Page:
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Archive for October, 2017

ISO FDIS 17025:2017, sampling & sampling uncertainty

17025 Process

The international standards for accrediting laboratory’s technical competence has evolved over the past 30 over years, started from ISO Guide 25: 1982 to ISO Guide 25:1990, to ISO 17025:1999, to ISO 17025:2005 and now to the final draft international standard FDIS 17025:2017, which is due to be published before the end of this year to replace the 2005 version. We do not anticipate much changes to the contents other than any editorial amendments.

The new draft standard aims to align its structure and contents with other recently revised ISO standards, and the ISO 9001:2015 in particular. It is reinforcing a process-based model and focuses on outcomes rather than prescriptive requirements such as eliminating familiar terms like quality manual, quality manager, etc. and giving less description on other documentation. It attempts to introduce more flexibility for laboratory operation.

Although many requirements remain unchanged but appear in different places of the document, it has added some new concepts such as:

–  focusing on risk-based thinking and acting,

–  decision rule for measurement uncertainty to be accountable for when stating

conformity with a specification,

–  sampling as another laboratory activity apart from testing, and calibration, and,

–  sampling uncertainty to be a significant contributing factor for the evaluation of

measurement uncertainty.

The purpose of introducing sampling as another activity is understandable, as we know that the reliability of test results is hanged on how representative the sample drawn from the field is. The saying “The test result is no better than the sample that it is based upon” is very true indeed.

If an accredited laboratory’s routine activity is also involved in the field sampling before carrying out laboratory analysis on the sample(s) drawn, the laboratory must show evidence of a robust sampling plan to start with, and to evaluate the associated sampling uncertainty.

It is reckoned however that in the process of carrying out analysis, the laboratory has to carry out sub-sampling of the sample received and this is to be part of the SOP which must devote a section on how to sub-sample it. If the sample received is not homogeneous, a consideration of sampling uncertainty is to be taken into account.

Although FDIS states that when evaluating the measurement uncertainty (MU), all components which are of significance in the given situation shall be identified and taken into account using appropriate methods of analysis, its Clause 7.6.3 Note 2 further states that “for a particular method where the measurement uncertainty of the results has been established and verified, there is no need to evaluate measurement uncertainty for each result if it can demonstrate that the identified critical influencing factors are under control”.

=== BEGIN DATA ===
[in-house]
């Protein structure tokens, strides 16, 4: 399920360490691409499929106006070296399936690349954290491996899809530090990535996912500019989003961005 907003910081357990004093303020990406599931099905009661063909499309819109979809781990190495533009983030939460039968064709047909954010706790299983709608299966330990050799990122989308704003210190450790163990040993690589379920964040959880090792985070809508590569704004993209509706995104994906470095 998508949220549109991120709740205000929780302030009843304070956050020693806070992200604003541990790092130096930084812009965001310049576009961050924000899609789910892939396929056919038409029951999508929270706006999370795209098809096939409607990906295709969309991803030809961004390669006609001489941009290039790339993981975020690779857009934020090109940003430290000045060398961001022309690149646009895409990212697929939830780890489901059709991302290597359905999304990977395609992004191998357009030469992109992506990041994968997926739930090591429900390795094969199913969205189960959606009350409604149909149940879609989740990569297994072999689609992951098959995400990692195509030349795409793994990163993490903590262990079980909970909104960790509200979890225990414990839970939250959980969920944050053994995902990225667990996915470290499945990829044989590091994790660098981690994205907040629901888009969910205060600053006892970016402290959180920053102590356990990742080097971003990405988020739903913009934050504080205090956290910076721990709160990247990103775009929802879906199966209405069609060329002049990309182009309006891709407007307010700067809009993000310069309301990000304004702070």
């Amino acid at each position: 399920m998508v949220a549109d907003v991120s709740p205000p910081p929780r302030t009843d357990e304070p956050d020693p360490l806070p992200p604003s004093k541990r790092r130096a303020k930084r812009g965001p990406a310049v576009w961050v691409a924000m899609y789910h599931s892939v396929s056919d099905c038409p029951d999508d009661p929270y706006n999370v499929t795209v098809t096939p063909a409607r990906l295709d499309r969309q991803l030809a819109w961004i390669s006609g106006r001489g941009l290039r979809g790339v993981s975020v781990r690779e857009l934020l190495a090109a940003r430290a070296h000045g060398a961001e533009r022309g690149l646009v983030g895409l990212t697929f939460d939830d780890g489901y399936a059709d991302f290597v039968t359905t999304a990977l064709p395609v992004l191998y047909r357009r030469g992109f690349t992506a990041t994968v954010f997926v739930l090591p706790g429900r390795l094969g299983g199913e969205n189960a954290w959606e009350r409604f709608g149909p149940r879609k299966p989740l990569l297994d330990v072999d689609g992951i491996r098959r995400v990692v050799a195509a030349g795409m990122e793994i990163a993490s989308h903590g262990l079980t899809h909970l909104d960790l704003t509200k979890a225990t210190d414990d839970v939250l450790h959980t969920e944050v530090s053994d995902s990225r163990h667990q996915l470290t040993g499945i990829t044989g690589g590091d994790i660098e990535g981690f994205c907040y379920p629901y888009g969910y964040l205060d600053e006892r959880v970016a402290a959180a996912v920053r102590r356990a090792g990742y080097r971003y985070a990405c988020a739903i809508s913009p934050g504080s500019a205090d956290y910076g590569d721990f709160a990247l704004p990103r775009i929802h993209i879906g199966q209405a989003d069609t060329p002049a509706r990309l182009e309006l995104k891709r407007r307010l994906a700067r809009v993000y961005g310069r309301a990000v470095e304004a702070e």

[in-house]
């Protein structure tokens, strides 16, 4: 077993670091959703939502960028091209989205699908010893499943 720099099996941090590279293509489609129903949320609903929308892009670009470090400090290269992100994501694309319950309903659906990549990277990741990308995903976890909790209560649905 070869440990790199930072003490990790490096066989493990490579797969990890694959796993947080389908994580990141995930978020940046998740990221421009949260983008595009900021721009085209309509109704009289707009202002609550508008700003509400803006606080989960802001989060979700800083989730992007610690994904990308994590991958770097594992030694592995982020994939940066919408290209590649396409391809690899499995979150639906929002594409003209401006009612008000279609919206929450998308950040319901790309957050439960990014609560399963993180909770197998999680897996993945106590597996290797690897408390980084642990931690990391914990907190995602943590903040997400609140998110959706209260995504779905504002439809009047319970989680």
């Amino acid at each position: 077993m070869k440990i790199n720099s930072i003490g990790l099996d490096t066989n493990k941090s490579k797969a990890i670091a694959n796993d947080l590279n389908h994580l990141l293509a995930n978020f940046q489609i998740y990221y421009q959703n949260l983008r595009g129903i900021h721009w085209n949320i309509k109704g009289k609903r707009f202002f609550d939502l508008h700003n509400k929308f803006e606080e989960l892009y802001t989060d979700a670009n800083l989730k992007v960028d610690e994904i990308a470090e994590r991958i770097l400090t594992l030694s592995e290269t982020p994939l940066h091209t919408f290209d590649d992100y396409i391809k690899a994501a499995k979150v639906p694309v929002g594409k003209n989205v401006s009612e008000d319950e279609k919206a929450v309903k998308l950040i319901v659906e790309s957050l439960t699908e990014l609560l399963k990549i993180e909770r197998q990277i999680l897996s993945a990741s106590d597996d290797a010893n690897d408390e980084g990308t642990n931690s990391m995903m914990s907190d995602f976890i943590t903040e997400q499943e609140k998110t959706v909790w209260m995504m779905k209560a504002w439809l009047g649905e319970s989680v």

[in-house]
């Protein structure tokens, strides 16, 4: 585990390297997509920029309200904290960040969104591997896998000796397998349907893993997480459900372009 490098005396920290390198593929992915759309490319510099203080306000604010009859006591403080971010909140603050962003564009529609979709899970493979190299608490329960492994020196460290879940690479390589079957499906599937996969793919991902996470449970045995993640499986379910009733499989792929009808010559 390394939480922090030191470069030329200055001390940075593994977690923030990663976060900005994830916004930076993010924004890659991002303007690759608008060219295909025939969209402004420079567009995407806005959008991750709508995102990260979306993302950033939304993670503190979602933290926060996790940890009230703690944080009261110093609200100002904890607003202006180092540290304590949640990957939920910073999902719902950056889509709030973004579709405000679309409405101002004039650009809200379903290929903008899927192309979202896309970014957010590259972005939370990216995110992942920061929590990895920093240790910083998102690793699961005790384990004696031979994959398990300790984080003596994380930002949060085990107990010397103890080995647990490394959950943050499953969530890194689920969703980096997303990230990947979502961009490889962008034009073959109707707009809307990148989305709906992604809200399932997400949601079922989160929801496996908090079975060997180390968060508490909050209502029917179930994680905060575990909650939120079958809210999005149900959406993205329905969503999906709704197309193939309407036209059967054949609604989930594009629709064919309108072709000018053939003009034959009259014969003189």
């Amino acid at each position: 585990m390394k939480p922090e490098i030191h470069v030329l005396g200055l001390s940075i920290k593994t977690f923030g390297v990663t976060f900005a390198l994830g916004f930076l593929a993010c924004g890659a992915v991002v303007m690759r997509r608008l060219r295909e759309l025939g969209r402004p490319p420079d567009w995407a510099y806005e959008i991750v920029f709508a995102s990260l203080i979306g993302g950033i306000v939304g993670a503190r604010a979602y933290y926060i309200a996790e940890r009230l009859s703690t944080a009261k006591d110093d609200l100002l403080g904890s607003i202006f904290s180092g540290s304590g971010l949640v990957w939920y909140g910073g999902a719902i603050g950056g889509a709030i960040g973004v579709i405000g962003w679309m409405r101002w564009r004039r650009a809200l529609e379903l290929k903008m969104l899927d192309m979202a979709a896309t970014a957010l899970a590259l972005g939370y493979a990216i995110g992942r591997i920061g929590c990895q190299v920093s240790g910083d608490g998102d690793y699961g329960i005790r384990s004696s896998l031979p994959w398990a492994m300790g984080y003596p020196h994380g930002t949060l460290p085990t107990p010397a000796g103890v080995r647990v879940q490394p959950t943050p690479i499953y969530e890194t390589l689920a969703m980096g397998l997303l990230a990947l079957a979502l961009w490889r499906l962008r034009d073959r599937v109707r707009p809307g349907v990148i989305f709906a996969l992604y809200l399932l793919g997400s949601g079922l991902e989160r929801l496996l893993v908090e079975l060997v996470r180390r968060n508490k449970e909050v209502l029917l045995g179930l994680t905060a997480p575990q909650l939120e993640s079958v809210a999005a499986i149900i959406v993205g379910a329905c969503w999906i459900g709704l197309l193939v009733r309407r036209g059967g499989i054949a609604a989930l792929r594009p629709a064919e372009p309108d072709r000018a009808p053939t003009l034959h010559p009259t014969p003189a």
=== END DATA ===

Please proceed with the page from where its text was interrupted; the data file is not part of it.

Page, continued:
To me, it means that all identified critical uncertainty influencing factors must be continually monitored. This will have a pressured work load for the laboratory concerned to keep track with many contributing components over time if the GUM method is used to evaluate its MU.

The main advantage of the top down MU evaluation approach based on holistic method performance using the daily routine quality control data, such as intermediate precision and bias estimation is also appreciated as stated in Clause 7.6.3.  Its Note 3 refers to the ISO 21748 which uses accuracy, precision and trueness as the budgets for evaluation of MU, as an information reference.

Secondly, this clause in the FDIS suggests that once you have established an uncertainty of a result by the test method, you can estimate the MU of all test results in a predefined range through the use of relative uncertainty calculation.


Linear regression model after data transformation

An example of linear regression model after data transformation

The basics of linear regression

Cal Curve

The Basics of Linear Regression

Estimation in statistics


Many course participants of non-statistics background always find the word “estimation” in statistics rather abstract and difficult to apprehend. To overcome this, one can get a clear picture with the following explanations.

In carrying out statistical analysis, we must appreciate an important point that we are always trying to understand the characteristics or features of a larger phenomenon (called population) from the data analysis of samples collected from this population.